I only mention this because we did it in the past. You might make a game that has something special about it. For example, it might be the first game with swordfighting where you control the sword. You may have to fight to get this innovation accepted by your publisher. And when your game finally ships, it may not do as well as you hoped. You will be tempted to do a sequel that does not have the special thing.
Don't do it. Either go no sequel at all or keep...nay, push...what makes you different.
"Led Zeppelin didn't try to be liked by everybody; they left that to the Bee-Gees." (Wayne's world.)
I bring this up because they're talking about Gothic 2 in the next office. I haven't played either, so I'm speaking from a position of phenomenal ignorance here, but apparently the realistic AI of the first one has diminished in the second. And I worry about the guys at Timegate; they seem to be making Kohan 2 more like Warcraft. I think I speak for all of us when I say what we like about Kohan is that it isn't Warcraft. (You might argue that Kohan 2 won't be profitable unless it sells a lot more than Kohan...but emulating Warcraft isn't going to make that happen.)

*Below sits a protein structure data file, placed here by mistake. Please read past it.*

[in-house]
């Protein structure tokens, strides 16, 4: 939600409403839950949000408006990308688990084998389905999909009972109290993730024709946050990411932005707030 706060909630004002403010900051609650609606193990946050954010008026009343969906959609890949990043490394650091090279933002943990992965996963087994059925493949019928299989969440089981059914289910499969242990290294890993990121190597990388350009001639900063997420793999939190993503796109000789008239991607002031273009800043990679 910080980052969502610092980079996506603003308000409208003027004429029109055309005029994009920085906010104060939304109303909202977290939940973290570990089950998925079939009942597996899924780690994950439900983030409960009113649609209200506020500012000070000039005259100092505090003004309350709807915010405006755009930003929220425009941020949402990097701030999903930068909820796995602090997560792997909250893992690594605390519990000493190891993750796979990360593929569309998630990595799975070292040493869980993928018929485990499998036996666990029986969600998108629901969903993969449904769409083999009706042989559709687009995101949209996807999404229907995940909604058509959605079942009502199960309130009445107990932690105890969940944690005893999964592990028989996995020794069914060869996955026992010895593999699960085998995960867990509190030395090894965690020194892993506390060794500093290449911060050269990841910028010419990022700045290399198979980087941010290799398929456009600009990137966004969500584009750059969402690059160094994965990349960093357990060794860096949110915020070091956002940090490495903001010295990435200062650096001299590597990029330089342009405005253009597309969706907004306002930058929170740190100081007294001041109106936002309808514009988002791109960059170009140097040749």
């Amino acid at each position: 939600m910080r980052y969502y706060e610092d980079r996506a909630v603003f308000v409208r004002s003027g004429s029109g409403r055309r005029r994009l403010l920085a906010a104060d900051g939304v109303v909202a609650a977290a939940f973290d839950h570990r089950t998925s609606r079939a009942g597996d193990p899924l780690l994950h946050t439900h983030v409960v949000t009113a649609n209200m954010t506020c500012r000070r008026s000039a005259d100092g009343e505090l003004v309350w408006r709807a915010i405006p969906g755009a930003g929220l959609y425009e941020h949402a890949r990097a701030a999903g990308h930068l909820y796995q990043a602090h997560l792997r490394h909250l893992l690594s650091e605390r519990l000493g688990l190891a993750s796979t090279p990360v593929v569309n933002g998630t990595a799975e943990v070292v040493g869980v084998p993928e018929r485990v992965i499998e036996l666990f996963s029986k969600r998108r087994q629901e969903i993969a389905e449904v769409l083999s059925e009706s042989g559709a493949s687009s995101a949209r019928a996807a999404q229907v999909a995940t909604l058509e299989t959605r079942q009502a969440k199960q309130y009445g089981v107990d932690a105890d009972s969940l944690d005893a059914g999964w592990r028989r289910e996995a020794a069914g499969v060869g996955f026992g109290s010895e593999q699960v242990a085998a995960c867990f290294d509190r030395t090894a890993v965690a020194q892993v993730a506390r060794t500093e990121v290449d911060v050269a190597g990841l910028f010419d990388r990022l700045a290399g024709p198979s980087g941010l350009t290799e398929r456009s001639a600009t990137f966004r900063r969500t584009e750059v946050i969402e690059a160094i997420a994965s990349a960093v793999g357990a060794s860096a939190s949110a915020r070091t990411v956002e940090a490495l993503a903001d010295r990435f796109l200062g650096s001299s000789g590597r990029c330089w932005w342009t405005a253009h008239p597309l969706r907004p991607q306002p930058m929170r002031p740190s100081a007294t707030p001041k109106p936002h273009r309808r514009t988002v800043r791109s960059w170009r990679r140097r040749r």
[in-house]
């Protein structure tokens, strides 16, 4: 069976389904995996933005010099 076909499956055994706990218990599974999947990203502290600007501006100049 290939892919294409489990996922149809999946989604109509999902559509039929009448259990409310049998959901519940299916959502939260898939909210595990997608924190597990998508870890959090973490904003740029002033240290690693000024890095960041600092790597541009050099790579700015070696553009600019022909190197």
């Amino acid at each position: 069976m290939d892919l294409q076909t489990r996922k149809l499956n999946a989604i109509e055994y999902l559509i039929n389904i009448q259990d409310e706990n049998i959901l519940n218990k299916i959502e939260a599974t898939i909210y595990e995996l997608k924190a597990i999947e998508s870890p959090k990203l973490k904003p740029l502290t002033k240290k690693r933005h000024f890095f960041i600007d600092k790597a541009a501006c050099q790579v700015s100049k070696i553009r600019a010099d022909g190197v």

In other words, this is a mistake people still make. Save yourselves.
It's like Lord of the Flies at work. We're beating drums...singing songs...and Mark seems to have contracted Tourette's...Tomo will occasionally just smash something...but he's like that even when we're not crunching...
We want to be gameplay complete before Christmas...it's not gonna happen but we're damn close...and we've got months of buffer before we ship. That reminds me; the GDC brochure says we're giving a talk. We're not. Our final submit date is closer than we thought, so we had to cancel. But I guess they had already printed the brochures.